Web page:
As some hon. members have indicated, we are not asking for new lines- and I want that to be clearly understood. Contracts were let; and then between 1930 and 1935 the government of the late Viscount Bennett saw fit to give the contractor a sum of money to release the government from the obligation of continuing with this construction.
Meantime many people had gone into and settled in those parts of Canada, with the understanding that the line was under construction and that if they stayed there they would be able to get their produce to market. I was pleased to note that the minister said one of the points which would be considered was as to whether the line was economical to operate, and that under that classification possibly the Heinsburg gap would not be considered.
I suggest that in the line farther north between Barnes Crossing and St. Walburg we have a line which is economical for the simple reason that it also was to connect up with the C.P.R., which runs to Prince Albert, and from Meadow Lake through to Bonny-ville, and the C.P.R. were to have running rights on the C.N.R. when the C.N.R. was built. This would give the C.P.R. direct connection from Edmonton to Prince Albert.
An official of the C.P.R. who surveyed the economic possibilities of the line at that time, and was stationed in the town of Meadow Lake, gave voice to the idea that it was an economic proposition.
Just to give some idea of how far the economy has come since that time, I have here a letter from the president of the board of trade at Meadow Lake which I received this week. I believe in my maiden speech I made mention of the grain shipped out of Meadow Lake. Since then some hon. members have doubted whether that would be possible. The president fortifies my first remarks, to the effect that there have already been a million bushels of grain shipped out of the town of Meadow Lake up to the 15th of October this year, and that there will be over two million more shipped from that point. Part of this grain comes from the territory not served by the railway; and, as I mentioned before, a million dollars' worth of grass seed was also grown along that line last year.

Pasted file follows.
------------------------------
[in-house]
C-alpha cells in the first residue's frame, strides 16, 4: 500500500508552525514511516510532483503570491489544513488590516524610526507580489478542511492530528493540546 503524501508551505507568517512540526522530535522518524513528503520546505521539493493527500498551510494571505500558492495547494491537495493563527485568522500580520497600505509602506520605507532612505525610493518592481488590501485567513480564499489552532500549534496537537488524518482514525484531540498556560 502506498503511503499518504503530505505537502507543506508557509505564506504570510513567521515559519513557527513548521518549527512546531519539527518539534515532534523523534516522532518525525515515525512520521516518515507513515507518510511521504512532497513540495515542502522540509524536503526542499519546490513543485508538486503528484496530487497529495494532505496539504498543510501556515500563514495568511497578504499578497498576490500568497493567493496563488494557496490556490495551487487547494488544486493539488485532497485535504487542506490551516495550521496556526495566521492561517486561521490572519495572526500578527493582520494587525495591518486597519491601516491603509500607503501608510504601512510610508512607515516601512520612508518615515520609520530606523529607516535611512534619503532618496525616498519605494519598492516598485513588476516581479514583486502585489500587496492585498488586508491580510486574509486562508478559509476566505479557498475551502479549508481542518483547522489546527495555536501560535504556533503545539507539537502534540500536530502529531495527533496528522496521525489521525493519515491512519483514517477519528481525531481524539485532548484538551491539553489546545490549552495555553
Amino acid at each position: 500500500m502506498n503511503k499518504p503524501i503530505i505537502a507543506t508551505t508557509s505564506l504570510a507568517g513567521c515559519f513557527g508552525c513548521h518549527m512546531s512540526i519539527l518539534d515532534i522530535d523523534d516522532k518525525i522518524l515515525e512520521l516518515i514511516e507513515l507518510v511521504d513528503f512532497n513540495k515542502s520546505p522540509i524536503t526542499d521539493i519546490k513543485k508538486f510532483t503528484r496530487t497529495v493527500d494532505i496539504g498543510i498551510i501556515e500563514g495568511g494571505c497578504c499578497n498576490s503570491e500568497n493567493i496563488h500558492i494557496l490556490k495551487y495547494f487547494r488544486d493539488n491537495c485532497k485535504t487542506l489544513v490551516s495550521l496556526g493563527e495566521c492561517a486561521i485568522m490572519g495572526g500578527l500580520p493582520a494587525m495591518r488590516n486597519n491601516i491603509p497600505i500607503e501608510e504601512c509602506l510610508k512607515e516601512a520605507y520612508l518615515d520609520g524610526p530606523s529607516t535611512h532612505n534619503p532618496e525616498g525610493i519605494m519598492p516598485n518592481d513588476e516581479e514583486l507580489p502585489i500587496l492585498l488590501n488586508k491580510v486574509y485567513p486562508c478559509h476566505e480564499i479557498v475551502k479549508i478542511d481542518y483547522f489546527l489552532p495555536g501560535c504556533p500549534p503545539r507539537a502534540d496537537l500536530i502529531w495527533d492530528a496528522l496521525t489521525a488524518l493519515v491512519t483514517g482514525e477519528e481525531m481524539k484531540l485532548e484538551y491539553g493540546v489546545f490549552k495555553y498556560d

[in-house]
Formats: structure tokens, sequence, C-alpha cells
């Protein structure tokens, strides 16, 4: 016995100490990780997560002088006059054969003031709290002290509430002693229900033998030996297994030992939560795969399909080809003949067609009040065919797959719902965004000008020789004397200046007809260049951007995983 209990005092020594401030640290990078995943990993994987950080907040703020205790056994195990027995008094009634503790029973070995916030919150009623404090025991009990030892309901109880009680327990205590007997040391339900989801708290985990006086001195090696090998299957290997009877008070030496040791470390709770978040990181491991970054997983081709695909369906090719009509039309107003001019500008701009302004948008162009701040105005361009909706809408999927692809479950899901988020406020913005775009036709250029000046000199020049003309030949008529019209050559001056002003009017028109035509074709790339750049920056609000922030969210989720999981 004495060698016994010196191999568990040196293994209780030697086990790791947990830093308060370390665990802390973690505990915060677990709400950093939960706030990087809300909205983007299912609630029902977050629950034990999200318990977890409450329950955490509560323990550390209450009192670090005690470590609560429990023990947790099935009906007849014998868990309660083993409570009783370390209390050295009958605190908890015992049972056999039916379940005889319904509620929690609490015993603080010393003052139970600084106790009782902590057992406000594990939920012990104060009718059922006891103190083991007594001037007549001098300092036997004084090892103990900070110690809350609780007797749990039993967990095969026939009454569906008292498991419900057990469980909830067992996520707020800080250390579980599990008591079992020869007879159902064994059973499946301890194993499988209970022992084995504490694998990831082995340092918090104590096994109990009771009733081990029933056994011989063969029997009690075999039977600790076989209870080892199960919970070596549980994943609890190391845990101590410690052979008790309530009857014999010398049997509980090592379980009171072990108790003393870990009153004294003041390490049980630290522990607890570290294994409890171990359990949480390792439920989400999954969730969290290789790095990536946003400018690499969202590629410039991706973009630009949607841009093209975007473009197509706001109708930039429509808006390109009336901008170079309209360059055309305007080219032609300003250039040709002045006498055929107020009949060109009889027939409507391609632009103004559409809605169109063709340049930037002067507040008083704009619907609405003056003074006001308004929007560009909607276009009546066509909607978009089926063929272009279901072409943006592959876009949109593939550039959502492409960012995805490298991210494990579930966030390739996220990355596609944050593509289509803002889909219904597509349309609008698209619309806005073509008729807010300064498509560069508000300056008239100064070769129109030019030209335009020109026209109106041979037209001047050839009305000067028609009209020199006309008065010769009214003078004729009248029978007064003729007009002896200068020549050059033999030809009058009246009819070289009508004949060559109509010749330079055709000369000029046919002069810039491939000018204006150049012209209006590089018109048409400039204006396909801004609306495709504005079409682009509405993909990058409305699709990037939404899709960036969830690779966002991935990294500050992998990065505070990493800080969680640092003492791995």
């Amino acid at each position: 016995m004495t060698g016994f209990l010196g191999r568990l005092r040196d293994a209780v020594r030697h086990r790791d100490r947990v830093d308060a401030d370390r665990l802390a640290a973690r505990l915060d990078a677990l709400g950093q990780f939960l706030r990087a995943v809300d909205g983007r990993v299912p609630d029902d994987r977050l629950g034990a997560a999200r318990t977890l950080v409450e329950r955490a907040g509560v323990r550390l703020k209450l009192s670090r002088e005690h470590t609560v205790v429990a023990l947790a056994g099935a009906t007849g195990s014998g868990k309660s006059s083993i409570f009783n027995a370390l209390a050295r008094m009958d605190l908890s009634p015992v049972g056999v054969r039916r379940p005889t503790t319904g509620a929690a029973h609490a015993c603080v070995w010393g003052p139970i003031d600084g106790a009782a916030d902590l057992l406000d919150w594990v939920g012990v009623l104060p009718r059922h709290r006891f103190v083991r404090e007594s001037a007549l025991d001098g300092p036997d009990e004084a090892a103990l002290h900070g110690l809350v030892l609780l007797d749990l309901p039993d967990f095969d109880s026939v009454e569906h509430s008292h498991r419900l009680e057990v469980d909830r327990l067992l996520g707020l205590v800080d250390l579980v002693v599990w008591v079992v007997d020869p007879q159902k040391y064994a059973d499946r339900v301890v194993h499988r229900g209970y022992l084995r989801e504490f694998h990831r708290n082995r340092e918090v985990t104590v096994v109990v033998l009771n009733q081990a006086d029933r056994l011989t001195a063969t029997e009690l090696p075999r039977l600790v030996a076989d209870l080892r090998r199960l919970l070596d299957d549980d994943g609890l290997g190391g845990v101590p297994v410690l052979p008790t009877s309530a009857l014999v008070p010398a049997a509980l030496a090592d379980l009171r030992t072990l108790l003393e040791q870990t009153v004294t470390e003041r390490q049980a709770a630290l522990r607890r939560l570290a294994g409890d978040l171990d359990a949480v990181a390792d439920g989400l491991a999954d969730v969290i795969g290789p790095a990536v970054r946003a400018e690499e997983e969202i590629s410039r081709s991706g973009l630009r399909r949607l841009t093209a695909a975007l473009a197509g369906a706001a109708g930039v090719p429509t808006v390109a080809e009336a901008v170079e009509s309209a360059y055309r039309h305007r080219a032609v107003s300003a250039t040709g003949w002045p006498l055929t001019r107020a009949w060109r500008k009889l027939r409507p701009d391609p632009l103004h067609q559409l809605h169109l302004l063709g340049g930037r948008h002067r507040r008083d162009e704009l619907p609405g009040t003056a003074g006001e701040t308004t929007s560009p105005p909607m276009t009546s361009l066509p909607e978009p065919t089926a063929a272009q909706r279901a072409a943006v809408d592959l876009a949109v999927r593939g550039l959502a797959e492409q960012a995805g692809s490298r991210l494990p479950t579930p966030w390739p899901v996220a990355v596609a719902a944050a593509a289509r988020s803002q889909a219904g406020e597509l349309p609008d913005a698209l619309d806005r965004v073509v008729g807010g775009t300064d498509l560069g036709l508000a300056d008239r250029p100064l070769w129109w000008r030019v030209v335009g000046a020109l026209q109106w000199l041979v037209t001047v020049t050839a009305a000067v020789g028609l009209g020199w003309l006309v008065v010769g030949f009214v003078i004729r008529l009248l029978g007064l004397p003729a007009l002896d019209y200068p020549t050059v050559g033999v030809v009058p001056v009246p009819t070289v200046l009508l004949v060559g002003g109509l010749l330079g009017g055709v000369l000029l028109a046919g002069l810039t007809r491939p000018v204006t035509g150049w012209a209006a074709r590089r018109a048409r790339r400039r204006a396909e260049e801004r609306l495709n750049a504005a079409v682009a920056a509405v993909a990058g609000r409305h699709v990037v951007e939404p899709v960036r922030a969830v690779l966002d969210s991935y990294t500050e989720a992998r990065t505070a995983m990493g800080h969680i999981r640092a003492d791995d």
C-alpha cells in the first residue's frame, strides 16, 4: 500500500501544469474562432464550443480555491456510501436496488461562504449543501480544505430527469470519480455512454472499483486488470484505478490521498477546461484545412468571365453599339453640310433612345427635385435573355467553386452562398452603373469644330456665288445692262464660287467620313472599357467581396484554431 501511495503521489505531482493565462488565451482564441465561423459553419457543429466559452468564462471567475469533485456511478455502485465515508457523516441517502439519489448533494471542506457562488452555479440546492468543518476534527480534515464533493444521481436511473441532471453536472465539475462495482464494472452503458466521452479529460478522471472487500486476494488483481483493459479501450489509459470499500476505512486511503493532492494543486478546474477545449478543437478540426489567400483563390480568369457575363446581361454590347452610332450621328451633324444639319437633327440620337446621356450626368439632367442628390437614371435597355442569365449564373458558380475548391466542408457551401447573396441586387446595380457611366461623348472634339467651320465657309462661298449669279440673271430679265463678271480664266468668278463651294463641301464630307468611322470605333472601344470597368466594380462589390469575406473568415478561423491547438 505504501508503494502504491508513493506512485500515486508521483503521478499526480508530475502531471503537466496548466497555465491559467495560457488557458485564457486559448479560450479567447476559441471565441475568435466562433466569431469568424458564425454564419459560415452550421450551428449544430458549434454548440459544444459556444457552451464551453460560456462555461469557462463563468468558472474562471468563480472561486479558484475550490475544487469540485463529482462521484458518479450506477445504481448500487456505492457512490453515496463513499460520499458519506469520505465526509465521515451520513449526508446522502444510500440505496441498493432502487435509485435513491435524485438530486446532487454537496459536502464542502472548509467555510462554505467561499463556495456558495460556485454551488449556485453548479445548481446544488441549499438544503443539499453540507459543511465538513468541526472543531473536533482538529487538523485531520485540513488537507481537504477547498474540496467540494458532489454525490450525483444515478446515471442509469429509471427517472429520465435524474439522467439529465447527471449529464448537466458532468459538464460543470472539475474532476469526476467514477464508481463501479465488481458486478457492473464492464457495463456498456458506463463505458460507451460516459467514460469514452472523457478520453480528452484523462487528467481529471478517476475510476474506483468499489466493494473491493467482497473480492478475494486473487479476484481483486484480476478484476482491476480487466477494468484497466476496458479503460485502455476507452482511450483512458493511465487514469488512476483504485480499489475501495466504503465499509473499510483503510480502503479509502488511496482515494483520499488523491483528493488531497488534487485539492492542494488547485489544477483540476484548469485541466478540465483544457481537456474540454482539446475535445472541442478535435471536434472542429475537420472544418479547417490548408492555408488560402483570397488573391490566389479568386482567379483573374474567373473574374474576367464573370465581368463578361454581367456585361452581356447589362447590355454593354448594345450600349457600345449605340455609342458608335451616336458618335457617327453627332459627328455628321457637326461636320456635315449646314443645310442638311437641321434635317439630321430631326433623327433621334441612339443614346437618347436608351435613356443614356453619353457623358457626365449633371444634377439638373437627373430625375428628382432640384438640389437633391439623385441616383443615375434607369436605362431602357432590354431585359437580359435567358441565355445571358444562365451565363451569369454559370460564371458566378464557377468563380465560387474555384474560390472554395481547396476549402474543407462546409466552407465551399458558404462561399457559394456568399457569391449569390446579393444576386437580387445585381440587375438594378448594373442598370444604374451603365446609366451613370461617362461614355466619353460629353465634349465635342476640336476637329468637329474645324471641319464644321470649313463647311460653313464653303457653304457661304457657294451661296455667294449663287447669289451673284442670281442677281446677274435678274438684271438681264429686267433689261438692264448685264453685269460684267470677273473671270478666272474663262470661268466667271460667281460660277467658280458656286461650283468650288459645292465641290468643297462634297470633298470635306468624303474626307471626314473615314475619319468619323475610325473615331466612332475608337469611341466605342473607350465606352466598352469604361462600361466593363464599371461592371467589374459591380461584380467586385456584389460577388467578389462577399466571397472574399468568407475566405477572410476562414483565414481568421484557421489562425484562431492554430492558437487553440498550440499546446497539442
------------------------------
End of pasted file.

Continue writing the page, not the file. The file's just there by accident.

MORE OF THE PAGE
At the time the economic survey was made the town of Meadow Lake, for instance, produced little grain at all, possibly 100,000 or 200,000 bushels at the outside. At the present time the president writes me that a whole trainload is going out of the town of Meadow Lake every day. The hon. member for Vegreville mentioned the Redwater oil fields as being along this line. The town of Meadow Lake alone uses some 3,000,000 gallons of gasoline in a year, and it is just one point on the line. There are many other towns. As a matter of fact, within my constituency there are some 20,000 people in the region adjacent to it who would ship their products thereon.
Therefore there is no doubt about the economic factor. The other consideration is the fact that the government at one time committed itself to construct the line. They built most of the grade and left a small gap. There is no steel on that part of the grade.
As a result of the action of the government at that time, people settled there, and in spite of the transportation difficulties are now out-producing any other part of Saskatchewan. It is necessarily very good land, and there is no doubt about the economic value. That is one point I want to bring to the attention of the minister. I am not going to ask him, as the hon. member for Vegreville did, when it will come about. I know that he will make proper representations to the Canadian National Railways. As I have said, the action of the C.P.R. hinges entirely on when the C.N.R. line is constructed because the C.P.R. have running rights over the C.N.R. line when it is built. As soon as the
C.N.R. line is constructed the C.P.R. will no doubt extend their lines from Meadow Lake to Bonnyville and then run over that line.
The official of the C.P.R. to whom I have referred made a survey of the economic possibilities of the land some years ago and said at that time that when the line was completed his company intended to run a daily train between Edmonton and Prince Albert each way. If it was economically possible at that time it is ten times more so now. I think I have taken up as much of the time of the house as is necessary to place the case of the people of that district before the minister.
Subtopic: AMENDMENTS TO THE CONSTITUTION
Sub-subtopic: DOMINION- PROVINCIAL CONFERENCE